World News

Pope admits Holocaust denier affair was mishandled

VATICAN CITY (Reuters) - Pope Benedict has written an “anguished” letter to Church leaders admitting the case of a Holocaust-denying bishop was mishandled and warning the Church risked “devouring itself” with internal squabbles.

Pope Benedict XVI waves as he leads his weekly audience in St. Peter's Square at the Vatican March 11, 2009. REUTERS/Alessia Pierdomenico

In the letter addressed to the world’s bishops, which the Vatican will release on Thursday, the pope also says he was pained by Catholics’ criticism of him and that the Vatican could have foreseen problems if it had used the Internet more.

It is extremely rare in Church history for a pope to have to explain his actions to his bishops after the fact and to acknowledge that things went wrong.

“The letter is very personal, very anguished, very pained but very honest,” said an Italian bishop who received it and discussed it on the condition that he remain anonymous.

The pope says the affair unleashed a storm of “vehemence” and hurt him deeply, particularly because much of the criticism came from Catholics.

On January 24, Benedict lifted the excommunication of Richard Williamson and three other bishops to try to heal a 20-year-old schism that began when they were thrown out of the Church for being ordained without the permission of Pope John Paul II.

Williamson said in an interview broadcast several days earlier that he believed there were no gas chambers and that no more than 300,000 Jews perished in Nazi concentration camps, rather than the 6 million accepted by most historians.

Williamson’s comments and the pope’s decision to lift the excommunication caused a deep rift in Catholic-Jewish relations. The decision was condemned by Holocaust survivors, some Catholics, Israel’s Chief Rabbinate, world Jewish leaders and German Chancellor Angela Merkel.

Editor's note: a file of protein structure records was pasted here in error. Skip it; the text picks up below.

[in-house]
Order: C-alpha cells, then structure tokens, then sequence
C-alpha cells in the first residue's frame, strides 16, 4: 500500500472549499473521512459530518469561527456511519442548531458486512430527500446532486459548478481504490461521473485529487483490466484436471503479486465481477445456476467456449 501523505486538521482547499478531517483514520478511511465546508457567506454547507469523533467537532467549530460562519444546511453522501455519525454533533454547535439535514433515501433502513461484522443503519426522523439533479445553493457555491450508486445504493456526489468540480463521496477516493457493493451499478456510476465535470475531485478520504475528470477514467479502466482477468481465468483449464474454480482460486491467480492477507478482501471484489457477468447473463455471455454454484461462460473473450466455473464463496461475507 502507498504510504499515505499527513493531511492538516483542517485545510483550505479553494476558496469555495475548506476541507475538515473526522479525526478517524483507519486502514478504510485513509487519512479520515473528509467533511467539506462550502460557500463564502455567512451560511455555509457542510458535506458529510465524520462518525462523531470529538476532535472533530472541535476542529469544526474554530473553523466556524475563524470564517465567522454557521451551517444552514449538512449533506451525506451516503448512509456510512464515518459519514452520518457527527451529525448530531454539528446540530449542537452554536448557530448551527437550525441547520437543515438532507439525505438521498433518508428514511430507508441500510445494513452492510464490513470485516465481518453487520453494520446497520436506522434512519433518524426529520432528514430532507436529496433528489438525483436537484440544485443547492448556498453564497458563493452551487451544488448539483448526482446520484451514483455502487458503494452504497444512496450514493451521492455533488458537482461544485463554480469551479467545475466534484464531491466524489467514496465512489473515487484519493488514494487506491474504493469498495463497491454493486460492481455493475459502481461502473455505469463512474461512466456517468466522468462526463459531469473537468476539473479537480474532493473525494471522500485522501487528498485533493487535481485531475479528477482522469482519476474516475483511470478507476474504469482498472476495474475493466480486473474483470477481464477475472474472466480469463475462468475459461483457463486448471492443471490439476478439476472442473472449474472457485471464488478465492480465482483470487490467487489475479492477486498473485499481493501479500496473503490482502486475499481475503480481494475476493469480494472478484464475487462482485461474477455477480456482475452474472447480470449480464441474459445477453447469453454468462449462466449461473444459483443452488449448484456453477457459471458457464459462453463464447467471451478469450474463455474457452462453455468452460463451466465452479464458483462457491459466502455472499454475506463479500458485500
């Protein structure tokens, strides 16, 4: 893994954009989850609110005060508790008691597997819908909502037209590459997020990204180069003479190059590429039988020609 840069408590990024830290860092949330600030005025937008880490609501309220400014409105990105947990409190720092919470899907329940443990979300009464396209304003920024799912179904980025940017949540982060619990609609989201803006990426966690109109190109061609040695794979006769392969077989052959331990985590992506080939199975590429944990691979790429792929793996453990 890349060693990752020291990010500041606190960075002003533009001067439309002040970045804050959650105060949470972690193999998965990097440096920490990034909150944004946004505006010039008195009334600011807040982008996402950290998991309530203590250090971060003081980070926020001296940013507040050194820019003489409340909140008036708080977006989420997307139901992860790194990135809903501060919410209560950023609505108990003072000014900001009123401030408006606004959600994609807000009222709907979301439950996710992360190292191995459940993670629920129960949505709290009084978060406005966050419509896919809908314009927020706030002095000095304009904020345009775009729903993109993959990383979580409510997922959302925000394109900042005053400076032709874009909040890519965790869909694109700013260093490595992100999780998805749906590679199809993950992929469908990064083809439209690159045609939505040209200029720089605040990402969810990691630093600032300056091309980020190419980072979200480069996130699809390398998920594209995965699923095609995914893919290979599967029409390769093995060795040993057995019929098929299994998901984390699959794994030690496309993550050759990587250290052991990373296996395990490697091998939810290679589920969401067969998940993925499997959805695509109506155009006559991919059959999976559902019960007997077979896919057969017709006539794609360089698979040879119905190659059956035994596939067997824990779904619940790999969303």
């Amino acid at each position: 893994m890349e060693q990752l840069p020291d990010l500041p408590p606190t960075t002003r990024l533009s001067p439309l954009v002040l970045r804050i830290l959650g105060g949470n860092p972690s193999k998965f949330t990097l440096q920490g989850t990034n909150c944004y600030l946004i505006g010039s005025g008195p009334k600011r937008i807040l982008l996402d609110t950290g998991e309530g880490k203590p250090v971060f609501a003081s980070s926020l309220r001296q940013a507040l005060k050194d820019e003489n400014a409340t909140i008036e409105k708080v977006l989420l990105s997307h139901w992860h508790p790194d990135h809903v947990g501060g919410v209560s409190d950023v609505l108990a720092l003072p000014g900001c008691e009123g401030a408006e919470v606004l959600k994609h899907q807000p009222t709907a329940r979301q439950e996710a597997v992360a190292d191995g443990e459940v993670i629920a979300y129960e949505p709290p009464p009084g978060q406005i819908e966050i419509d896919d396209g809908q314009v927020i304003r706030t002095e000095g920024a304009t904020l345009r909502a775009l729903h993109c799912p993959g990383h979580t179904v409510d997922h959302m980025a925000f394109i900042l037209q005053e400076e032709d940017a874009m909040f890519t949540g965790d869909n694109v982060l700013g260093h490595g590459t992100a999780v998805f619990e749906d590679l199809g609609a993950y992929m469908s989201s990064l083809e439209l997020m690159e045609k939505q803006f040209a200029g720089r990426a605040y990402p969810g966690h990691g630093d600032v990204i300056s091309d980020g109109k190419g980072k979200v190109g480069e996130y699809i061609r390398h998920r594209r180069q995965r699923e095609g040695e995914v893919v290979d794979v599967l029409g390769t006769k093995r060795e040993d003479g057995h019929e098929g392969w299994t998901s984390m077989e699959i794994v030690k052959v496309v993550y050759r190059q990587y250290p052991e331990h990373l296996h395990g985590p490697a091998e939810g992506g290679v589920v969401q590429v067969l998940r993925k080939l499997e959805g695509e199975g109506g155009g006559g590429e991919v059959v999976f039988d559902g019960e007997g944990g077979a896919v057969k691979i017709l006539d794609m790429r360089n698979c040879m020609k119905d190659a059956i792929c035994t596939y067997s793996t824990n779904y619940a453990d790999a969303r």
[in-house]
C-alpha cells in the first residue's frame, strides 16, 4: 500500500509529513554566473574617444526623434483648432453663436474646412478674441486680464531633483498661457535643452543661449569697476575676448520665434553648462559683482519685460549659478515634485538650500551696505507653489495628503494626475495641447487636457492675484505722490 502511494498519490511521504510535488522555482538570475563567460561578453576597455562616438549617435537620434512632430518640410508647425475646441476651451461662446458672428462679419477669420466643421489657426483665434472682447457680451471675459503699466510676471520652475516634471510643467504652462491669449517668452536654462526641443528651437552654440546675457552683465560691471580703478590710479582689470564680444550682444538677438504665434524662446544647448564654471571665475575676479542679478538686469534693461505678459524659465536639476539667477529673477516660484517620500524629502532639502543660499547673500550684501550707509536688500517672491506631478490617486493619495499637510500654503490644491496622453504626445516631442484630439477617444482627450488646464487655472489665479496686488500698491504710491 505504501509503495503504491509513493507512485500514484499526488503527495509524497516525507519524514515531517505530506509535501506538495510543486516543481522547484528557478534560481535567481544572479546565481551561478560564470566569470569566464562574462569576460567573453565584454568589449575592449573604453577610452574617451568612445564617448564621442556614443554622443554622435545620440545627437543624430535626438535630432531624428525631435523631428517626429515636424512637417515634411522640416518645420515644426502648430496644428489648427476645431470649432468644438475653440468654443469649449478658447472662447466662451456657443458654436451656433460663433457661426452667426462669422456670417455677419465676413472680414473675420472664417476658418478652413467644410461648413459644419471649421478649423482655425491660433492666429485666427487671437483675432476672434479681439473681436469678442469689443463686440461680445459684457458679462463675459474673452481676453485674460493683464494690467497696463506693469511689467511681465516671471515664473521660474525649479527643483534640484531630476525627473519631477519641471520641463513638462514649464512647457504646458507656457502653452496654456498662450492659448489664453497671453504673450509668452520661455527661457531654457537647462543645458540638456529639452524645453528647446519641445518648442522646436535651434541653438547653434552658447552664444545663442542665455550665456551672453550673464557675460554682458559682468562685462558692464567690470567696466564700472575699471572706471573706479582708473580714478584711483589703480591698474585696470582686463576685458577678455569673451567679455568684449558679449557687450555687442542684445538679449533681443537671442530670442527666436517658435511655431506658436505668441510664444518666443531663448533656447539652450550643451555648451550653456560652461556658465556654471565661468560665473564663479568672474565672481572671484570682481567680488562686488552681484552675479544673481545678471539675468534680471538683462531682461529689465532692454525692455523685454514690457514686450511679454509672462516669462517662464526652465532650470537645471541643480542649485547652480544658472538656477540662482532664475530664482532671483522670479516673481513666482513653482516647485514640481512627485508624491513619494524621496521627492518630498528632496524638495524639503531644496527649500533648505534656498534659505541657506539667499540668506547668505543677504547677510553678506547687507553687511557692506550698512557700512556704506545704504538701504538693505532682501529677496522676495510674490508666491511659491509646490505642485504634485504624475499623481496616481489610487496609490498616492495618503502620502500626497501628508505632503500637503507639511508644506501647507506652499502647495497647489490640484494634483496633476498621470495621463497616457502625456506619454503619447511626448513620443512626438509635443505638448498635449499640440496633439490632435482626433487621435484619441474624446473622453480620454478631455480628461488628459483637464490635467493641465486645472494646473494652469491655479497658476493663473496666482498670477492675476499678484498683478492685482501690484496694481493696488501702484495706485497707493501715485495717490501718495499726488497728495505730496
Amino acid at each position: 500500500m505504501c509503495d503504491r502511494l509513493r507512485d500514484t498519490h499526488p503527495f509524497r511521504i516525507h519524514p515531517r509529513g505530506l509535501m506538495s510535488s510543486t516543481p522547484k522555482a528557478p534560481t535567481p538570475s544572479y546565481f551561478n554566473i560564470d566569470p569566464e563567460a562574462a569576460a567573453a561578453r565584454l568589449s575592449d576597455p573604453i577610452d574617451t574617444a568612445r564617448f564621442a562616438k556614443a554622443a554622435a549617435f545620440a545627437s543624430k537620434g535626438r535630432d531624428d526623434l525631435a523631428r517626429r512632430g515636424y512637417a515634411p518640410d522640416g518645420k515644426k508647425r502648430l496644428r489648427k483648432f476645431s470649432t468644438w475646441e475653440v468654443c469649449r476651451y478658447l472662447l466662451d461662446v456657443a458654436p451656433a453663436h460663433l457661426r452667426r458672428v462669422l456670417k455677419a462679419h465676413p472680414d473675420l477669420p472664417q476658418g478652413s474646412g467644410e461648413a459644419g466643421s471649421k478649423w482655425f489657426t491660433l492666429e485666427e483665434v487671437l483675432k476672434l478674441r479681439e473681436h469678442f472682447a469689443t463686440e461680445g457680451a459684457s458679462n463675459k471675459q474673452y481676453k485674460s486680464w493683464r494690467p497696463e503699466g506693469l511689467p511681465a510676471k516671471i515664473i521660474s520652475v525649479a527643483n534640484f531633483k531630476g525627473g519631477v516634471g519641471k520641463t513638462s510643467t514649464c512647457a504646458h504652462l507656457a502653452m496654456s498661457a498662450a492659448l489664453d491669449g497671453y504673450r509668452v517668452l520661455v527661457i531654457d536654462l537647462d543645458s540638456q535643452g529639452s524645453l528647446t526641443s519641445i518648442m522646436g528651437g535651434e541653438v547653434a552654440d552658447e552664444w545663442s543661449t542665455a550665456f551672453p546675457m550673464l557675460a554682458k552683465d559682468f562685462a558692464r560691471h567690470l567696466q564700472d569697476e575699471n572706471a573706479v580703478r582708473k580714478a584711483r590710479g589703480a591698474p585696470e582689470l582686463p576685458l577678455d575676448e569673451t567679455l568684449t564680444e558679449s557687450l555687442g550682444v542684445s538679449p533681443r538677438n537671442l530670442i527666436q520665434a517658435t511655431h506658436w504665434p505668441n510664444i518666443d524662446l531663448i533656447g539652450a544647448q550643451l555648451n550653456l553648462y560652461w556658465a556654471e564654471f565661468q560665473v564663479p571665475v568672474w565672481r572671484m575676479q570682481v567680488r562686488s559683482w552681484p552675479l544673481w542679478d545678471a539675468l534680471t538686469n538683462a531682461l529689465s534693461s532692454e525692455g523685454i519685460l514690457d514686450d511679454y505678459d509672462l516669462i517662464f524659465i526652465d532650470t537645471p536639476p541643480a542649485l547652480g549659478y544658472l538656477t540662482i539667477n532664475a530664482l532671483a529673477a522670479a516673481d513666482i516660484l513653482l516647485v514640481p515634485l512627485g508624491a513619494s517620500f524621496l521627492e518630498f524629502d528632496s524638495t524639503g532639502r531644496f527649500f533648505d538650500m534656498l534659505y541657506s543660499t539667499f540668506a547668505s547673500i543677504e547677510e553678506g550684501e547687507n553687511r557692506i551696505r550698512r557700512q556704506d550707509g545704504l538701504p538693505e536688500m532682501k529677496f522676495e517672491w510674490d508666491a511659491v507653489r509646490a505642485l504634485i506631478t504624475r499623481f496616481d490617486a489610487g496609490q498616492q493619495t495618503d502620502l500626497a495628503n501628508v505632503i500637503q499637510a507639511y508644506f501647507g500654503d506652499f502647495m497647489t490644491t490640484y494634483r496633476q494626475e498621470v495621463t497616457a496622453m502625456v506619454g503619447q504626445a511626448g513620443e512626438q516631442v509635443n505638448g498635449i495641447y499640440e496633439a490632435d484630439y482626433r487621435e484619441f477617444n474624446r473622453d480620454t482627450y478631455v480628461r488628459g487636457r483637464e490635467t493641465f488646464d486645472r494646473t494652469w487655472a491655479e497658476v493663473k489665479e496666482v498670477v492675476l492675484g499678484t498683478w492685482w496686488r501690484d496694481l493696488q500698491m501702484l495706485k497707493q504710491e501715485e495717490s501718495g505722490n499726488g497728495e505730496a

The Vatican said at the time it did not know that Williamson was a Holocaust denier but critics said a simple Internet search would have found he had made such statements.

“Doesn’t the Vatican know about Google?” one prominent Catholic critic said at the time.

In the letter, the pope says he was told after the crisis exploded that better use of the Internet would have revealed some of the problems. He says he “draws the lesson” and adds that in the future the Vatican must “pay more attention to this source of information.”

The pope says he could not have foreseen that the Williamson affair would overshadow his intention of bringing unity back to the Church by lifting the excommunications of the bishops who belong to the Society of St Pius X.

He also says the Vatican did not sufficiently explain what it was trying to do by lifting the excommunications. At the time, several senior Vatican officials complained publicly that he had kept them out of the loop.

The pope also thanks those Jews who helped restore a climate of inter-religious trust.

The pope says he reflected deeply on the controversy and uses a quote from the Bible in which St Paul warns that the Church risks “devouring” itself through internal bickering.

He is both charitable and stern with the SSPX, saying that while his intention was to bring good people back into the fold, some of its members act in an “arrogant” way and make comments discordant with Church teaching.

The Vatican says before the SSPX can be fully readmitted into the Church, it must accept the teachings of the 1962-1965 Second Vatican Council which urged respect for other religions.

Williamson, a Briton, has so far not met the Vatican’s demands that he recant.

Editing by Janet Lawrence